Build it Right the First Time
As a chicken keeper myself, I can’t stress enough the importance of having adequate housing for your birds. Saving money by building too small will inevitably prove a bad investment when you become overwhelmed by the difficult chore of keeping it clean. Cramped housing also presents problems among the social ranking of the pecking order, thus causing injuries and poor egg production as a result.
A chicken coop is a place you will be spending time in too. Tending to chickens must be done whether its raining, snowing, freezing, or smoldering hot. It only makes sense to build a convenient and spacious coop that you will enjoy, after all, nothing is fun when it becomes a dreadful chore.
Remember, you can build small, but when it’s all said and done the first egg usually ends up costing $750. If that sounds like a lot of money, be warned, it could double after two seasons, when you feel the need to upgrade your coop. Buy smart and build it right the first time!
This chicken coop below gave me the idea of simply modifying an out building. Mine doesn’t need to be this big, but Tuff Shed or comparable shed builders offer buildings in all different sizes. I priced a 6X8 shed with a window, built and painted for less than $1,000
These nest boxes affixed to the interior would be very nice to have, however, a shelf affixed to the wall with free standing next boxes will work fine.
This roost is perfect, the flat board will make scrapping the droppings a snap, and I really like the shelf below to aid in quick clean-ups.
Neither the nest boxes or roost would be difficult to attach to the interior walls of a shed, whether they are finished or not. I like the dry wall in these pictures, but it’s merely a luxury… and, an added expense.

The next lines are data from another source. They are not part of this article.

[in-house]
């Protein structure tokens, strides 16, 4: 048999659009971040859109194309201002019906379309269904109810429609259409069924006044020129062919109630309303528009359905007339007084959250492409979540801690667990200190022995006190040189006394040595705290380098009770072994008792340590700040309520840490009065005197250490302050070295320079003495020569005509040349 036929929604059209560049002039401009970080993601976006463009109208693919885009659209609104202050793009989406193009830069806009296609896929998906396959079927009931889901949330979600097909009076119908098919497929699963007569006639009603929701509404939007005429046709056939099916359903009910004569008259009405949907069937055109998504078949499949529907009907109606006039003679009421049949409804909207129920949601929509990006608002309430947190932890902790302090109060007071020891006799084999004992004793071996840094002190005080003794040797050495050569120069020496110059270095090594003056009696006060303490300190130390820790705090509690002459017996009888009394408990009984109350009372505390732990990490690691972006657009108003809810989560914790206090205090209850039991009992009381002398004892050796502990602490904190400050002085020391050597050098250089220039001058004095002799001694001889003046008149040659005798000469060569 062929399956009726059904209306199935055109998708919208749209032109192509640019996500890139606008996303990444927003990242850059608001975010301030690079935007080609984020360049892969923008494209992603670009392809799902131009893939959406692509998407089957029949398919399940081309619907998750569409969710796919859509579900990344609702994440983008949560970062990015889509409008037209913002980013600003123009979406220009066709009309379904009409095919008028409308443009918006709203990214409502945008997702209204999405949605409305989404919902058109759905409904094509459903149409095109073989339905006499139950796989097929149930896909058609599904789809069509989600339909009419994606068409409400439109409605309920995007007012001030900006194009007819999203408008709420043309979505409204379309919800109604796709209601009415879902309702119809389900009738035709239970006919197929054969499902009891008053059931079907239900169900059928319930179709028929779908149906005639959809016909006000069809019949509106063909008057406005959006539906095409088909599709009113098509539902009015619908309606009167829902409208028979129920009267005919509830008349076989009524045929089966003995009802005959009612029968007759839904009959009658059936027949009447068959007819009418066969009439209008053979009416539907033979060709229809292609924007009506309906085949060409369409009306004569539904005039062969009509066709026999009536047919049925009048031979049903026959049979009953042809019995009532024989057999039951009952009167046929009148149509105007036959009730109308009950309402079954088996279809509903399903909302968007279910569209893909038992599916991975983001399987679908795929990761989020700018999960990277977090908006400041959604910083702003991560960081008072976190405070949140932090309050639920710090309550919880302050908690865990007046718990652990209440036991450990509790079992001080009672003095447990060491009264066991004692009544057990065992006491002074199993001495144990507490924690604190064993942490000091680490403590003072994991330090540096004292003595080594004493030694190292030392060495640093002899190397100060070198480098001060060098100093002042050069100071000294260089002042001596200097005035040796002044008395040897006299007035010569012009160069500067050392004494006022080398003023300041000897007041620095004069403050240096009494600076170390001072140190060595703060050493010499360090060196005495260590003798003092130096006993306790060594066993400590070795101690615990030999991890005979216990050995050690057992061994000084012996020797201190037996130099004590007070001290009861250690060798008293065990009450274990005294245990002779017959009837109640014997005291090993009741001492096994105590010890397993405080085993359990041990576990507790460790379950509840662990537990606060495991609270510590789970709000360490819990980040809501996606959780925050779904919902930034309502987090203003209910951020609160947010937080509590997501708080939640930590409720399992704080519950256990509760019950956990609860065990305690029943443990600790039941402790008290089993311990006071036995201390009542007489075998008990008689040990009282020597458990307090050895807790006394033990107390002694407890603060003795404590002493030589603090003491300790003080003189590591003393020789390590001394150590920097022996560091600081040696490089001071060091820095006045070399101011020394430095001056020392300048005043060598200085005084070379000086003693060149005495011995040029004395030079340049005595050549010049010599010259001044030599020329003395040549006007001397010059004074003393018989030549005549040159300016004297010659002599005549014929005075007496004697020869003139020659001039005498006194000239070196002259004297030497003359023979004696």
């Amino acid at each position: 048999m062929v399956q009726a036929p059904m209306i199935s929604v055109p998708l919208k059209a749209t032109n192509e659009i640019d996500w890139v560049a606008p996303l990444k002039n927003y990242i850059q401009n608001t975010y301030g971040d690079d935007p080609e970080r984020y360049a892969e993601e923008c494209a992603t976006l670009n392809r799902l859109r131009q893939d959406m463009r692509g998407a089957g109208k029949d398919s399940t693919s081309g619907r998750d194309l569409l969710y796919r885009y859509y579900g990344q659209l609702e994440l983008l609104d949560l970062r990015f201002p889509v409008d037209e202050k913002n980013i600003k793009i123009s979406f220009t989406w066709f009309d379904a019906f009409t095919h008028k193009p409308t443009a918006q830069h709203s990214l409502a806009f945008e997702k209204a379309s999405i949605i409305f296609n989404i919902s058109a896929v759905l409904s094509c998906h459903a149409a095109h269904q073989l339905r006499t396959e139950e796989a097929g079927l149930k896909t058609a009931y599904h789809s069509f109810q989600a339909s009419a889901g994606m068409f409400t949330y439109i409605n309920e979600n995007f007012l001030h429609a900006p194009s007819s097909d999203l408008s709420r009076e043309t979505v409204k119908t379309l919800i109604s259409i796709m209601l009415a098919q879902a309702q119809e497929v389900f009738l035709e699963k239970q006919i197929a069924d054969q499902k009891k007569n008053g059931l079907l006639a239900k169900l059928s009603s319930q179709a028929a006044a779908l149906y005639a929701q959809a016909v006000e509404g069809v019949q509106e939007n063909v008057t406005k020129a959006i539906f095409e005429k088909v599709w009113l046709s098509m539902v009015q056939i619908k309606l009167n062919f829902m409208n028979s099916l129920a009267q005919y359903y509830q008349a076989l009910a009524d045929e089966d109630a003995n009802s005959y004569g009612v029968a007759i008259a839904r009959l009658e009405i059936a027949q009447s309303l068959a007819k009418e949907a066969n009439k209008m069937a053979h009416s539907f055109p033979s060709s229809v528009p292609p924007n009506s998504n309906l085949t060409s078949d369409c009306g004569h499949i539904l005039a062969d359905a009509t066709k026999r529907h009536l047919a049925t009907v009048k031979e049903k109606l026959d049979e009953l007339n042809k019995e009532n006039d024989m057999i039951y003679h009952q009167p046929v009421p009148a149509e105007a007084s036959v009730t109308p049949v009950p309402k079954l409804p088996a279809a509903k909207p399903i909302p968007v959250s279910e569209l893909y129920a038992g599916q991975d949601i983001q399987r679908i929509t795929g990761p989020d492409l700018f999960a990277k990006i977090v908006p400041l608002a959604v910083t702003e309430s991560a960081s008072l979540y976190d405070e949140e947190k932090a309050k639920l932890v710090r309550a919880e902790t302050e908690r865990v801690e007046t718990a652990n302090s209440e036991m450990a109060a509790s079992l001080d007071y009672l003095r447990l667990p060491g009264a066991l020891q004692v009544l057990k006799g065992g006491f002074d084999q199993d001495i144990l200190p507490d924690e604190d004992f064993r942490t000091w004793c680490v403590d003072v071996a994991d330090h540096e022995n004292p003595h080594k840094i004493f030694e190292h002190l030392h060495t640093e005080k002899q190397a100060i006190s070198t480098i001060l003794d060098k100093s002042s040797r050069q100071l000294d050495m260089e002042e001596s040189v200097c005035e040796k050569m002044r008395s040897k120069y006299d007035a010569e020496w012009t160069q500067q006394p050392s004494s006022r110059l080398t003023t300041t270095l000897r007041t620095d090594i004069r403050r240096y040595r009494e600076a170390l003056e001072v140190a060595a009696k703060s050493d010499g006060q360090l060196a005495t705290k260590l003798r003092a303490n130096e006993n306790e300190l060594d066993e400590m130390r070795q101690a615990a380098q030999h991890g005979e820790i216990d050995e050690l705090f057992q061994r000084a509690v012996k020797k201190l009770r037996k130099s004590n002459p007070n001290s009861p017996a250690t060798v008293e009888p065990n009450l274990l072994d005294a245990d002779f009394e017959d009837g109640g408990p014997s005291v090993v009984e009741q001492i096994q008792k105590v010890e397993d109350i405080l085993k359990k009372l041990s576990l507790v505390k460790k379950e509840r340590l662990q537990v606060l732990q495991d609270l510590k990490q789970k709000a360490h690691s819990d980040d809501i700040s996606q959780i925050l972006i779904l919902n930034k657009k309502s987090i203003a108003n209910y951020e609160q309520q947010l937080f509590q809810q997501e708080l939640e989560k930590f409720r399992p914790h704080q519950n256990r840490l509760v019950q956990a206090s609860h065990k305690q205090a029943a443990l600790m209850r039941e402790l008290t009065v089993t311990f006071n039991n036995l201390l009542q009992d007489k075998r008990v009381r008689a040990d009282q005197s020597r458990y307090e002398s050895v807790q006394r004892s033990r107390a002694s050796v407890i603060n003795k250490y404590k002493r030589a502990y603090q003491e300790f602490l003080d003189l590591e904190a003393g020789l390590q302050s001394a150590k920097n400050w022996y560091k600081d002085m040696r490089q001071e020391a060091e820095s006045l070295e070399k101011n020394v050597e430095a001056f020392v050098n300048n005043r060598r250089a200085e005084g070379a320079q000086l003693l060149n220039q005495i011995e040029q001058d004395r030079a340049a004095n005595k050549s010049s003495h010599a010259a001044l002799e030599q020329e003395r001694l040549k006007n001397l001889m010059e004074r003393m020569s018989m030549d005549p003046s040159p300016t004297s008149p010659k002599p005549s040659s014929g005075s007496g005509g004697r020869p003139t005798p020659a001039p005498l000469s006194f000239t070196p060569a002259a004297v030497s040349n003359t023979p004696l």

It looks like the feeders have been hung below the shelf, another great idea to help minimize feed waste.
I like this chicken run, it looks like an easy build. Predator proof, but the wire mesh is not going to keep the wild birds from entering and consuming expensive chicken feed.
In the next photo I found a better choice of wire, and suitable hardware as a fastener.
Vinyl Shed with a Floor, Windows and Doors, Costco, $600
It’s easy to find a suitable chicken coop, but for the money they always seem too small. If you do find one that’s roomy enough, the price is rather spendy, at least for what it is. Certainly can’t use a store bought chicken coop and not worry about it being wind proof, or rain proof. You’ll be spending a lot of time and more money draping tarps over it, or worse, nailing boards to a flimsy framework . I think if you’ve spent any time on-line looking for a chicken coop, you’ve already seen everything you really want is well over $300. That will only accommodate about 4-6 birds and not exactly with enough room to spread their wings so to speak.
This shed from Costco is ideal, if you build a shelf on three sides about half way up for nest boxes you have created the perfect set-up. There’s ample space for feeders and a water source, so you have less to worry about in inclement weather. This shed provides a safe haven from predators when you close it up at night, and there’s no need to worry about ventilation because they have windows!
If your worried about how they hold up, don’t. Folks have been using them as tack rooms on ranches for years here in Phoenix. They’re pretty tough considering they bake out in the sun where temperatures reach 115+ degrees.
Another point to consider is this shed will be far more useful over the years, a chicken coop is what it is – and probably not for very long. So what are you waiting for? Build a fence around it and you’re in business!